William E. Simon Lectures on Philanthropy and Social Entrepreneurship

Supported by the William E. Simon foundation and part of the Institute's Social Entrepreneurship Initiative, the lecture has been delivered annually since 2007 in New York City. Senior Fellow Heather Mac Donald delivered the inaugural lecture which was adapted for and published in City Journal.[55] The 2009 lecture was delivered by Bridgespan Group founder Thomas J. Tierney.[56][57] The 2010 lecture was given by William Schambra, director of the Bradley Center for Philanthropy at the Hudson Institution.

Hayek Prize and Lectures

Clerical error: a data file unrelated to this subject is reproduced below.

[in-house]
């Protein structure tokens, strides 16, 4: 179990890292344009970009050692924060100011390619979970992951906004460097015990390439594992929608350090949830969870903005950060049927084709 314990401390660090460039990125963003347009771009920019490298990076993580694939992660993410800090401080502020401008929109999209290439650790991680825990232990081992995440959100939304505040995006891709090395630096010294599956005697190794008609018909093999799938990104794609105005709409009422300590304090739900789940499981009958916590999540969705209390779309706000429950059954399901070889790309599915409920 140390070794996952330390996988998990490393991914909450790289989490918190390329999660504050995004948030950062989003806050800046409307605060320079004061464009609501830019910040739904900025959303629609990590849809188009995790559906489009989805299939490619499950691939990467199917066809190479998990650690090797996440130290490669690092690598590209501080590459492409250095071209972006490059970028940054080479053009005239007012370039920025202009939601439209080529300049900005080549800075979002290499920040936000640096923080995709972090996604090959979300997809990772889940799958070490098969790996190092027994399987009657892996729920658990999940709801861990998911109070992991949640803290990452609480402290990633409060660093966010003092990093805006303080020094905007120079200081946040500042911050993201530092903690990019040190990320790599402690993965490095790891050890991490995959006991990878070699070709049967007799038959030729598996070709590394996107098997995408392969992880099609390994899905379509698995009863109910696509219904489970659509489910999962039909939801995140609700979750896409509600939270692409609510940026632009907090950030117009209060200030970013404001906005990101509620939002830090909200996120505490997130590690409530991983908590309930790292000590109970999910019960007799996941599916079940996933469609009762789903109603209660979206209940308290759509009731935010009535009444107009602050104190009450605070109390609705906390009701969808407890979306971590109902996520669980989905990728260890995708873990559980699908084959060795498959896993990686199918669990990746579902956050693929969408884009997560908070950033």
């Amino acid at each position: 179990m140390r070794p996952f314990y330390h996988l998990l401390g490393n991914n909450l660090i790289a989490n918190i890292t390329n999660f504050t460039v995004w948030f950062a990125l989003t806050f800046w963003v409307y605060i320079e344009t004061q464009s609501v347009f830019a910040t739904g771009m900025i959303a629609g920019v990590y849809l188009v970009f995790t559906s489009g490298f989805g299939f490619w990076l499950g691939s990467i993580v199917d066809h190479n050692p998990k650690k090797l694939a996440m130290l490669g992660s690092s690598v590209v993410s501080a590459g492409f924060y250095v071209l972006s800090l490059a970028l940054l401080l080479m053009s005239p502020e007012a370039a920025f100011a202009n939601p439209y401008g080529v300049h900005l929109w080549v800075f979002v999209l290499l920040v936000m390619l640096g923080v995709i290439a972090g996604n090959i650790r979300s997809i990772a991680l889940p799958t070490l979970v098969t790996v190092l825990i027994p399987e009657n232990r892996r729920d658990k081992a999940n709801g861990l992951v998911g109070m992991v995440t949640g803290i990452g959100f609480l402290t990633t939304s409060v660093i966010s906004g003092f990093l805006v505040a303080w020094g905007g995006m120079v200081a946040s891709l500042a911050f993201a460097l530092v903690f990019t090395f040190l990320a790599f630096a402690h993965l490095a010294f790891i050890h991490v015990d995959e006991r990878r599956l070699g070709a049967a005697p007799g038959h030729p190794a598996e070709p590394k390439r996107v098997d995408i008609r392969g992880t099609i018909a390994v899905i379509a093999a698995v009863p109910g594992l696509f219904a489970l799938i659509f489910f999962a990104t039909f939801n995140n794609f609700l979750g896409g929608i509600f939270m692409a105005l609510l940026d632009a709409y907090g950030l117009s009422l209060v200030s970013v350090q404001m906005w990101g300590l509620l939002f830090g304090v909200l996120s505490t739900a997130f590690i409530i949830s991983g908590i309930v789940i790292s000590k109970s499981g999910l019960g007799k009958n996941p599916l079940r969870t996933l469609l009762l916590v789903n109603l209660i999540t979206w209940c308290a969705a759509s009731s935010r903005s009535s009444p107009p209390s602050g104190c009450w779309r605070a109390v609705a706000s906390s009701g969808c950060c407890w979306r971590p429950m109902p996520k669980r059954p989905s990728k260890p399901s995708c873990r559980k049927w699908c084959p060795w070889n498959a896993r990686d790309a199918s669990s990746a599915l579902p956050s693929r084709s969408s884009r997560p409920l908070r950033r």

Established in 2005, the annual Hayek Prize "honors the book published within the past two years that best reflects Friedrich von Hayek's vision of economic and individual liberty".[58] Winning authors deliver that year's Hayek Lecture and are awarded a $50,000 prize. The 2010 winners were Benn Steil and Manuel Hinds, authors of Money, Markets and Sovereignty.[59]

Alexander Hamilton Award

The Alexander Hamilton Award is awarded annually by the Manhattan Institute to individuals who have made a lasting contribution to New York City. The dinner that also serves to raise money for the Manhattan Institute. In 2008, tables at the awards dinner ranged from $75,000 to $5000 or $1000 for individual tickets. The recipients of the 2010 Alexander Hamilton Award were Joel Klein, Executive Vice President of News Corporation and former Chancellor of New York City Schools and Mortimer B. Zuckerman, Co-Founder, Chairman, and CEO, of Boston Properties, Inc., Chairman and Editor-in-Chief of U.S. News & World Report and Publisher of the New York Daily News.[60]